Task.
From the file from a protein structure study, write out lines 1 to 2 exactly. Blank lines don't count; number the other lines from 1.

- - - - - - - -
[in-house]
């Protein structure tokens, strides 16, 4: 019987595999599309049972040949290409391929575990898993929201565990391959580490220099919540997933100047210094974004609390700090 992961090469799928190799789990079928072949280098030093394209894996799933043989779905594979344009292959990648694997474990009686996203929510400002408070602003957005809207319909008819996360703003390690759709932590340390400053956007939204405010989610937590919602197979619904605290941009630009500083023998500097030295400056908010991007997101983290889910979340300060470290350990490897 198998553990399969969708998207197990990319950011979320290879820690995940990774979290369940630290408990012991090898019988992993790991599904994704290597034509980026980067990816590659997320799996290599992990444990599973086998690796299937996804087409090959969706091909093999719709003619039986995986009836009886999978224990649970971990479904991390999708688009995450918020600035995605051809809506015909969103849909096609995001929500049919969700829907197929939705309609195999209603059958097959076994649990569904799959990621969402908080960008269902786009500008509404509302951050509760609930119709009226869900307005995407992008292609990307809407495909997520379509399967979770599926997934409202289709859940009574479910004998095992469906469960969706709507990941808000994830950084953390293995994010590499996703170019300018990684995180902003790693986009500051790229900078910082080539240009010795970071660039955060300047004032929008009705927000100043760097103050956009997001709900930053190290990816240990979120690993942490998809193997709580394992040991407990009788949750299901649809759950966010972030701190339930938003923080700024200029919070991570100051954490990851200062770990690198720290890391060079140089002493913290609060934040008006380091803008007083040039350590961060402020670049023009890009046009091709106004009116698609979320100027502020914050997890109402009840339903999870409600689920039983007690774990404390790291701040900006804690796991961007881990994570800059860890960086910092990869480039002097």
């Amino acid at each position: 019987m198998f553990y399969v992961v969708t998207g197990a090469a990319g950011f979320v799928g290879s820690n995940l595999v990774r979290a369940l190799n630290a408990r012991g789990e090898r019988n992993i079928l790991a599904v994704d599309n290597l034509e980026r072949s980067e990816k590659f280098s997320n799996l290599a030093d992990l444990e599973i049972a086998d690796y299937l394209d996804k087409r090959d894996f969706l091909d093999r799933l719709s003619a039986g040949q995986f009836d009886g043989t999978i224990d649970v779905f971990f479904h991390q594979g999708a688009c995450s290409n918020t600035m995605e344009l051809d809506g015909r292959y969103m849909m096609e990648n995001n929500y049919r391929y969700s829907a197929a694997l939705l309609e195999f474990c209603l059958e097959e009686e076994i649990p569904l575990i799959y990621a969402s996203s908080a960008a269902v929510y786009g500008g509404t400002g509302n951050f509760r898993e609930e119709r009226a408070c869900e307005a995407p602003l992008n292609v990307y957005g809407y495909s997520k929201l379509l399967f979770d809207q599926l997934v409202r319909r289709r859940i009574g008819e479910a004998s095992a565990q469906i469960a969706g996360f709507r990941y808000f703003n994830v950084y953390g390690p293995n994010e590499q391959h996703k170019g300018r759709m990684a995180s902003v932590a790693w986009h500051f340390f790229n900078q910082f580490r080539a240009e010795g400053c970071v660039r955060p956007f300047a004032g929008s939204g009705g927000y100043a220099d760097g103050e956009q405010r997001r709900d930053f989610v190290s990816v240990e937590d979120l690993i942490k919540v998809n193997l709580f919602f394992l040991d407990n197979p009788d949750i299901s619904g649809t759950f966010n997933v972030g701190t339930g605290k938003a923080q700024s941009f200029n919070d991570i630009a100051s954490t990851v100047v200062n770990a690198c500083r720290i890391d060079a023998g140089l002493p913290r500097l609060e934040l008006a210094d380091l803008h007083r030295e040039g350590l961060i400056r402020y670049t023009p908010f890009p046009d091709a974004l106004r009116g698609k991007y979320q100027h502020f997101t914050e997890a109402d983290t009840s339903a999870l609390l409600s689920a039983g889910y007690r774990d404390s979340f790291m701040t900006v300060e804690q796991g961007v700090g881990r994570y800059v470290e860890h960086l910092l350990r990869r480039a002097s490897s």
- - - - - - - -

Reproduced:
[in-house]
């Protein structure tokens, strides 16, 4: 019987595999599309049972040949290409391929575990898993929201565990391959580490220099919540997933100047210094974004609390700090 992961090469799928190799789990079928072949280098030093394209894996799933043989779905594979344009292959990648694997474990009686996203929510400002408070602003957005809207319909008819996360703003390690759709932590340390400053956007939204405010989610937590919602197979619904605290941009630009500083023998500097030295400056908010991007997101983290889910979340300060470290350990490897 198998553990399969969708998207197990990319950011979320290879820690995940990774979290369940630290408990012991090898019988992993790991599904994704290597034509980026980067990816590659997320799996290599992990444990599973086998690796299937996804087409090959969706091909093999719709003619039986995986009836009886999978224990649970971990479904991390999708688009995450918020600035995605051809809506015909969103849909096609995001929500049919969700829907197929939705309609195999209603059958097959076994649990569904799959990621969402908080960008269902786009500008509404509302951050509760609930119709009226869900307005995407992008292609990307809407495909997520379509399967979770599926997934409202289709859940009574479910004998095992469906469960969706709507990941808000994830950084953390293995994010590499996703170019300018990684995180902003790693986009500051790229900078910082080539240009010795970071660039955060300047004032929008009705927000100043760097103050956009997001709900930053190290990816240990979120690993942490998809193997709580394992040991407990009788949750299901649809759950966010972030701190339930938003923080700024200029919070991570100051954490990851200062770990690198720290890391060079140089002493913290609060934040008006380091803008007083040039350590961060402020670049023009890009046009091709106004009116698609979320100027502020914050997890109402009840339903999870409600689920039983007690774990404390790291701040900006804690796991961007881990994570800059860890960086910092990869480039002097």